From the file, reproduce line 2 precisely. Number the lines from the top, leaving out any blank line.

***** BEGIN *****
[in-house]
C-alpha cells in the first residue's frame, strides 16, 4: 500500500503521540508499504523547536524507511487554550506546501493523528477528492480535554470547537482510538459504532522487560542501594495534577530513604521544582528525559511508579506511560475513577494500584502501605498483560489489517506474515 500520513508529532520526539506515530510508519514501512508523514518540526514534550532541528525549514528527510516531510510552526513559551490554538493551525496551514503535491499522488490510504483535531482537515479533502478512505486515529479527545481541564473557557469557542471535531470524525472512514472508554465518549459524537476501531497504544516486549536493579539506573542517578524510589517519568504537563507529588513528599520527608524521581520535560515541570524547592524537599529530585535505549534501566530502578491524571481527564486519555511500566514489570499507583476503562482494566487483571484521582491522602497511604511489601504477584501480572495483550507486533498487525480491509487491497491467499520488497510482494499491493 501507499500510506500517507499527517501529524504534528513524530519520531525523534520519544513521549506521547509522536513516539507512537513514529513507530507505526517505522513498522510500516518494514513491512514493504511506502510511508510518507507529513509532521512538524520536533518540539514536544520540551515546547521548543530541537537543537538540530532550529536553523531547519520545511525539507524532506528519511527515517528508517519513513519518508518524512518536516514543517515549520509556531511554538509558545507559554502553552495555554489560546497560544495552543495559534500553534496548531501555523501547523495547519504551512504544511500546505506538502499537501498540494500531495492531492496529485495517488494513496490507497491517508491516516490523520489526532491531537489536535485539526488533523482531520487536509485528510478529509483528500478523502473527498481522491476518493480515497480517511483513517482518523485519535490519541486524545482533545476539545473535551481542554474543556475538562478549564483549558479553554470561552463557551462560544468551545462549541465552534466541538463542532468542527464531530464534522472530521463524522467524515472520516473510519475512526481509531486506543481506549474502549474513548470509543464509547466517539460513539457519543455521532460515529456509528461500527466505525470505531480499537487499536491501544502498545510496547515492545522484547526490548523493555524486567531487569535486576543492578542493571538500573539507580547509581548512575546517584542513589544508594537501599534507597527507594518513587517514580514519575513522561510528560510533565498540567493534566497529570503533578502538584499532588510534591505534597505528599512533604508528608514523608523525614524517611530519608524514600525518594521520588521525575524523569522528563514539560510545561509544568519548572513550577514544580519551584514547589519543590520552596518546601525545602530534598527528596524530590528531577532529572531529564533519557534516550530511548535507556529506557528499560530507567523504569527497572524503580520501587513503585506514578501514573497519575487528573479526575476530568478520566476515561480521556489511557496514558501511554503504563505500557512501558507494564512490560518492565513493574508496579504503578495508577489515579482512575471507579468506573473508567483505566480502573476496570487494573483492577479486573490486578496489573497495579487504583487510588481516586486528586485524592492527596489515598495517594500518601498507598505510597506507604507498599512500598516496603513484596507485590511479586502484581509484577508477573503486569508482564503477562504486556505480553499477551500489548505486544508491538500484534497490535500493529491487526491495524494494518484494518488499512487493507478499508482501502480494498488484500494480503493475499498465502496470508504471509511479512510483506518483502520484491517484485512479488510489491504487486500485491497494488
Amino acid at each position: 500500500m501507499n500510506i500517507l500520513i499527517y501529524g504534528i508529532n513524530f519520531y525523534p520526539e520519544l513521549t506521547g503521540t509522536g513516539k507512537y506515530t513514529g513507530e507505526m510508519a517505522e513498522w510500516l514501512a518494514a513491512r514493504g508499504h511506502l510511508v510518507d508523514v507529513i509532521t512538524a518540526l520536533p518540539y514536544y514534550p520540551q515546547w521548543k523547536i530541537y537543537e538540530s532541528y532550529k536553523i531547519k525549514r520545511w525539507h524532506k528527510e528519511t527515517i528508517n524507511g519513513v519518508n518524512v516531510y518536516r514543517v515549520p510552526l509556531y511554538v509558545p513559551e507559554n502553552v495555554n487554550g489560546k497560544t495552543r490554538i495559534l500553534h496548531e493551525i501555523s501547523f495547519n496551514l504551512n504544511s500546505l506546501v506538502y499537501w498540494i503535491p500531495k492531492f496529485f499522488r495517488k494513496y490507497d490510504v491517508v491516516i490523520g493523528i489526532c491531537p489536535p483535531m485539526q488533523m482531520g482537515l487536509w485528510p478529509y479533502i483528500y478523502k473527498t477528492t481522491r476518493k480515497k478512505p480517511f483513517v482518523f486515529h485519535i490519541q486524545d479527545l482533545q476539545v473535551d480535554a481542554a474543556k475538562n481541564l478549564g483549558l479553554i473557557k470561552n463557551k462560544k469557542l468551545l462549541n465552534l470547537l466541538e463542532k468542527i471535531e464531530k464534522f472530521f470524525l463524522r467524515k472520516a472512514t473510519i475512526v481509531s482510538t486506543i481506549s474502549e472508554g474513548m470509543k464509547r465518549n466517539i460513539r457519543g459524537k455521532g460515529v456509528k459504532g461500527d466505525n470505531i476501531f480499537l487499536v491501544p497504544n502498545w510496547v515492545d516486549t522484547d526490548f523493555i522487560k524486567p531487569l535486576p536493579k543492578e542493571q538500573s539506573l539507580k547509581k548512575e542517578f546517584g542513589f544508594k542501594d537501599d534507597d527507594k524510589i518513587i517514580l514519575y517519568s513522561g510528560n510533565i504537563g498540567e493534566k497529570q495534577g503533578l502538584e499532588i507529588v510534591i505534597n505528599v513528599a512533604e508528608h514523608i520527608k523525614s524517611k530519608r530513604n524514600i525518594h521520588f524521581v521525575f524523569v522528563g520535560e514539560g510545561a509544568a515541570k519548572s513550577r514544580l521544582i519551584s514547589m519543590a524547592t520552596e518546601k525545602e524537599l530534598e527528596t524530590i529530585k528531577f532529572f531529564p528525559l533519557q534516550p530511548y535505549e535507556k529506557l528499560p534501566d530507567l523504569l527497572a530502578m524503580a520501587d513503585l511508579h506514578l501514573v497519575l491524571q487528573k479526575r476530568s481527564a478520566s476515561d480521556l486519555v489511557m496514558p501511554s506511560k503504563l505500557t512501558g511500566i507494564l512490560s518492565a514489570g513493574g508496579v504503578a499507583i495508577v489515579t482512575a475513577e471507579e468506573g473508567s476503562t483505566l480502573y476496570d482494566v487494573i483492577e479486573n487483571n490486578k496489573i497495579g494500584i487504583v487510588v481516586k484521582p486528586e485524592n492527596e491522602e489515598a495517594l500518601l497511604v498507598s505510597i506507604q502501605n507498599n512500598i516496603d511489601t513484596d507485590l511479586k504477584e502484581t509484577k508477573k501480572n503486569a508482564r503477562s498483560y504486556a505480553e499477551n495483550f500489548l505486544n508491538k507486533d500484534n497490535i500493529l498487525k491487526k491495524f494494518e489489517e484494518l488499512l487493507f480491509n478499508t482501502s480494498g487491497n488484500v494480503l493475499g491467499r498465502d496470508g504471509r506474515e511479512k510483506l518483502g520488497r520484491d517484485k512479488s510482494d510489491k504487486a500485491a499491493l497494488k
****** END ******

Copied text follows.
C-alpha cells in the first residue's frame, strides 16, 4: 500500500503521540508499504523547536524507511487554550506546501493523528477528492480535554470547537482510538459504532522487560542501594495534577530513604521544582528525559511508579506511560475513577494500584502501605498483560489489517506474515 500520513508529532520526539506515530510508519514501512508523514518540526514534550532541528525549514528527510516531510510552526513559551490554538493551525496551514503535491499522488490510504483535531482537515479533502478512505486515529479527545481541564473557557469557542471535531470524525472512514472508554465518549459524537476501531497504544516486549536493579539506573542517578524510589517519568504537563507529588513528599520527608524521581520535560515541570524547592524537599529530585535505549534501566530502578491524571481527564486519555511500566514489570499507583476503562482494566487483571484521582491522602497511604511489601504477584501480572495483550507486533498487525480491509487491497491467499520488497510482494499491493 501507499500510506500517507499527517501529524504534528513524530519520531525523534520519544513521549506521547509522536513516539507512537513514529513507530507505526517505522513498522510500516518494514513491512514493504511506502510511508510518507507529513509532521512538524520536533518540539514536544520540551515546547521548543530541537537543537538540530532550529536553523531547519520545511525539507524532506528519511527515517528508517519513513519518508518524512518536516514543517515549520509556531511554538509558545507559554502553552495555554489560546497560544495552543495559534500553534496548531501555523501547523495547519504551512504544511500546505506538502499537501498540494500531495492531492496529485495517488494513496490507497491517508491516516490523520489526532491531537489536535485539526488533523482531520487536509485528510478529509483528500478523502473527498481522491476518493480515497480517511483513517482518523485519535490519541486524545482533545476539545473535551481542554474543556475538562478549564483549558479553554470561552463557551462560544468551545462549541465552534466541538463542532468542527464531530464534522472530521463524522467524515472520516473510519475512526481509531486506543481506549474502549474513548470509543464509547466517539460513539457519543455521532460515529456509528461500527466505525470505531480499537487499536491501544502498545510496547515492545522484547526490548523493555524486567531487569535486576543492578542493571538500573539507580547509581548512575546517584542513589544508594537501599534507597527507594518513587517514580514519575513522561510528560510533565498540567493534566497529570503533578502538584499532588510534591505534597505528599512533604508528608514523608523525614524517611530519608524514600525518594521520588521525575524523569522528563514539560510545561509544568519548572513550577514544580519551584514547589519543590520552596518546601525545602530534598527528596524530590528531577532529572531529564533519557534516550530511548535507556529506557528499560530507567523504569527497572524503580520501587513503585506514578501514573497519575487528573479526575476530568478520566476515561480521556489511557496514558501511554503504563505500557512501558507494564512490560518492565513493574508496579504503578495508577489515579482512575471507579468506573473508567483505566480502573476496570487494573483492577479486573490486578496489573497495579487504583487510588481516586486528586485524592492527596489515598495517594500518601498507598505510597506507604507498599512500598516496603513484596507485590511479586502484581509484577508477573503486569508482564503477562504486556505480553499477551500489548505486544508491538500484534497490535500493529491487526491495524494494518484494518488499512487493507478499508482501502480494498488484500494480503493475499498465502496470508504471509511479512510483506518483502520484491517484485512479488510489491504487486500485491497494488